London's multicultural spirit on display at the Summer Games includes food and drink. NBC's Adrienne Mong reports on London's coffee revolution.
LONDON — The British capital won the 2012 Summer Olympic bid with a pitch for its multicultural spirit. And in the past two weeks, that claim has been borne out by a batch of gold medalists hailing from diverse backgrounds — take for instance, heptathlete Jessica Ennis (British-Jamaican) or long-distance runner Mo Farah (British-Somali), who won the men's 10,000-meter race.
But London’s multicultural spirit lives not just in the people but also the food and drink.
Take coffee, for instance.
In the past decade, this most devotedly tea-drinking city has seen an independent coffee culture gradually take root and flourish, led by the "flat white," a coffee import from Australia and New Zealand that was readily adopted by London's caffeine brigade.
The coffee drink that’s a lifestyle
"It's an espresso with some milk in it," said Gwilym Davies, who opened Prufrock Coffee, an independent coffee house in Holborn almost two years ago.
It sounds simple, but it's not.
The espresso machine at Prufrock Coffee gets a regular workout.
In fact, explaining what goes into a flat white can lead to a lot of discussion over proportions of coffee to milk — a debate that some of the independent café owners now find tedious.
“[D]escribe it as a latte with less milk or a cappuccino with less foam or however you will,” said Anette Moldvaer of Square Mile Coffee Roasters. (Fans say the flat white tastes like a very strong latte, ie, more bean, less milk.)
"There's a lot of mystique around essentially what you could argue is just a balance of milk, foam, and espresso,” said Ben Townsend, owner of The Espresso Room, a tiny gem of a café also tucked away in Holborn that opened in 2009. Ultimately, he added, the "flat white describes a style rather than a specific drink."
That style is very much a London hybrid.
London’s multicultural coffee scene
Moldvaer, Townsend, and Davies comprise a group of aficionados who have built a London coffee culture that now rivals – some of the independent café owners say even surpasses – those of Italy, where the espresso was invented.
“[I]f you look at all the major continental brands, the Lavazzas, the Illys, they dominate the market, and…I’ve never seen transparent listings of where the coffee’s from. It’s just named as Illy or whatever,” said Townsend.
The Espresso Room is tucked away on a Holborn side street.
Whereas in London, the independent cafes learned from the Scandinavian countries, adopting “their roasting styles and their ability to get good green beans from the farmers,” said Davies. Depending on the season, the beans might come from far-flung countries in Latin America (for example, Guatemala) or Africa (at the moment, Ethiopia or Kenya). "It's a seasonal product, and therefore it will taste different from month to month, season to season," said Townsend.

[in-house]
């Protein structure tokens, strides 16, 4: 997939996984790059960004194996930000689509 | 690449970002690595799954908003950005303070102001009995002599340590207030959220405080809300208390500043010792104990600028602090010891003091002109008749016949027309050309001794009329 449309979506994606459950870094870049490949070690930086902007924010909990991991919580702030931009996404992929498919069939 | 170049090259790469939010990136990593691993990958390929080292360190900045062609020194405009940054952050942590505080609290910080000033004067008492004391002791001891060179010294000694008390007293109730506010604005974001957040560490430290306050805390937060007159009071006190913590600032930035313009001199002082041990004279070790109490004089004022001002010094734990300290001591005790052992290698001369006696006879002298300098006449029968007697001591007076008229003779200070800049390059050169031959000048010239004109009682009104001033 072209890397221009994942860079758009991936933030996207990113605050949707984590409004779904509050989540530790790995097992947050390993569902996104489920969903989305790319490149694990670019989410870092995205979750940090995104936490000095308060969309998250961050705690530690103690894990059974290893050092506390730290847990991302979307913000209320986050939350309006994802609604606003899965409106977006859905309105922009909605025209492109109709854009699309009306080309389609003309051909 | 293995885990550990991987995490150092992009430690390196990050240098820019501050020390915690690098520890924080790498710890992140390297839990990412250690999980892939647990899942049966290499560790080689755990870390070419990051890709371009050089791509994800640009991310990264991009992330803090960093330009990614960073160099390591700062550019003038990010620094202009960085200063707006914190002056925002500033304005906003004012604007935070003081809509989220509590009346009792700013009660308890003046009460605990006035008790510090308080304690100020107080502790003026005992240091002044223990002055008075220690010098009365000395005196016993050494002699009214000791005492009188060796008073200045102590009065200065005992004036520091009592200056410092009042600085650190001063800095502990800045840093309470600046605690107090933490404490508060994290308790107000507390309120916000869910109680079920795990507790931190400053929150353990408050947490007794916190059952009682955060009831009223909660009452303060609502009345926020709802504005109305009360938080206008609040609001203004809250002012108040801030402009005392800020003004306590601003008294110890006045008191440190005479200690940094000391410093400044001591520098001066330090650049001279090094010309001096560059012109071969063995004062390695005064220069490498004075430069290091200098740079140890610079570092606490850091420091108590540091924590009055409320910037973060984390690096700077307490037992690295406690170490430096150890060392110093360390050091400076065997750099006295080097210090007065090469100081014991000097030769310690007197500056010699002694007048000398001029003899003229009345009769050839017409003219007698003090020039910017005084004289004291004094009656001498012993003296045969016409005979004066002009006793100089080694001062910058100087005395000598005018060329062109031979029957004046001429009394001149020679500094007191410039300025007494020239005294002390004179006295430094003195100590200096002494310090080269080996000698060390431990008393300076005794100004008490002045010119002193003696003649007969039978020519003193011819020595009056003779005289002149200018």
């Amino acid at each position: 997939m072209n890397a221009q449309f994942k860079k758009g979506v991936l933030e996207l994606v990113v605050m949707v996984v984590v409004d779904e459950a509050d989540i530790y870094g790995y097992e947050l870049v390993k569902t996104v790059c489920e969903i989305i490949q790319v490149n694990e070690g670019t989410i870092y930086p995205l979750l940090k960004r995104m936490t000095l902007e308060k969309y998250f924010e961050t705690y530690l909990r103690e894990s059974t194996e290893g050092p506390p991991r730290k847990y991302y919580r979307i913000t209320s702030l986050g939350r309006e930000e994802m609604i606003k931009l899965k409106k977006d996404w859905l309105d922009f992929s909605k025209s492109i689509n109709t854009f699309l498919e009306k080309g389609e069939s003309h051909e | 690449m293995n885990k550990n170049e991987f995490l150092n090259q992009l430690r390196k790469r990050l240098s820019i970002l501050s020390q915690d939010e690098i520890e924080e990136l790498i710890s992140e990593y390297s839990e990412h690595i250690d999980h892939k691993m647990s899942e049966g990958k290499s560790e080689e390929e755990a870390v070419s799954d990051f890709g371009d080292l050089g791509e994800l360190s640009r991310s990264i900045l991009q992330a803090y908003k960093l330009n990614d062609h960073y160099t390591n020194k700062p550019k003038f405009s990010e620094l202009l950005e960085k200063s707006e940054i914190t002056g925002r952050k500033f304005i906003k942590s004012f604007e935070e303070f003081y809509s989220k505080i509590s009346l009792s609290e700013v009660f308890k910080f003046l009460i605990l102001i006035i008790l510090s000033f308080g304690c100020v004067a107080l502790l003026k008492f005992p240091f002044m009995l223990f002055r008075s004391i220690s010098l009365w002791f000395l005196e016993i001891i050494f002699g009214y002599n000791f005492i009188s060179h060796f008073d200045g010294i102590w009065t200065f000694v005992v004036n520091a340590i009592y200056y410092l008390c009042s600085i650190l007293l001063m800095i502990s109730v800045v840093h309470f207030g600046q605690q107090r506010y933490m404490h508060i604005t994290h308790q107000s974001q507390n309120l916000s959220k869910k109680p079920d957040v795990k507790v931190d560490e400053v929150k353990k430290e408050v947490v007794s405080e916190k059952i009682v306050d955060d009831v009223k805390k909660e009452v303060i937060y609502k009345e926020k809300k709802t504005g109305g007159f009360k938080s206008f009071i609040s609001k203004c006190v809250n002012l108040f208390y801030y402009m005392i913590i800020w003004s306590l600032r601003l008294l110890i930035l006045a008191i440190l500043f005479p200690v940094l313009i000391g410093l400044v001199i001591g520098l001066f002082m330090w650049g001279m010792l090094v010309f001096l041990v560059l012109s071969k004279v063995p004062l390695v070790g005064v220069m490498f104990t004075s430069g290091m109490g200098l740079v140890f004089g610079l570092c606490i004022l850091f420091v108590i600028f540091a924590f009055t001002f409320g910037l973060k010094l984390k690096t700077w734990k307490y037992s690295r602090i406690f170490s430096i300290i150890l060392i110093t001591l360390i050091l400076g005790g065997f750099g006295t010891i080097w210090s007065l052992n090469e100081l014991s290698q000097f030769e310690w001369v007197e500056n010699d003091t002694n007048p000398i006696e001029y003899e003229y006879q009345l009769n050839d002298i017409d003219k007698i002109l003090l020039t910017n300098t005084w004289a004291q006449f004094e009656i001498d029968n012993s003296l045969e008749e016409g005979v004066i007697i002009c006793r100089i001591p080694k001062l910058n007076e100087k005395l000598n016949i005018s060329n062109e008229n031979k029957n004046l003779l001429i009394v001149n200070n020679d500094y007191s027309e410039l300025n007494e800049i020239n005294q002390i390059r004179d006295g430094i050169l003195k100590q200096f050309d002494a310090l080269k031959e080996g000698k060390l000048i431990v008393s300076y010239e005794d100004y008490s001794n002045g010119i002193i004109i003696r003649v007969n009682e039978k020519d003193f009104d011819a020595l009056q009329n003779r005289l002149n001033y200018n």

Combined with what some describe as “Australian-style” service and speed, London’s cafes have produced their own hybrid culture. “The London scene has been an incredible fusion of quality and speed, and I think you can easily say that London coffee is equal – at its best – to anywhere in the world,” said Townsend.
Even so, “the independent coffee culture here is still young and in constant development, very much creating and educating its customer base as it goes along,” said Moldvaer. She and her business partner James Hoffmann started Square Mile Coffee Roasters in 2007 “to help London serve and drink better coffee.”
Along with other outlets such Workshop (formerly known as St. Ali—a Melbourne outpost), the Department of Coffee and Social Affairs, and Allpress Espresso, the independent coffee houses have also had an impact on the chains.
In 2009, Starbucks and Costa in the U.K. rolled out their own version of the flat white. The move within weeks made the flat white, as one observer put it, “as edgy as a soy latte.” (For non-coffee drinkers, that's a diss.)
London has seen a rapid growth in independent coffee houses during the past few years.
The trend hasn't quite caught on across the pond. Although it has popped up in hipster U.S. neighborhoods like New York’s Tribeca and Williamsburg neighborhoods, the filter coffee still reigns strong, according to baristas at the popular Chicago-based independent chain, Intelligentsia Coffee.
In the meantime, purveyors like Prufrock are happy that customers have moved onto the coffee itself. “We’re finding a growth…in black coffee,” said Davies. “And we’re exploring different farms, different varieties, different processing of the coffee bean and exploring the flavor essentially.”
Coffee has come such a long way in London that inevitably one wonders, what will happen to tea?
“You can’t replace our tea,” protested Davies. “I love my tea. If there’s a little disaster going on, I sit down and we have tea.”
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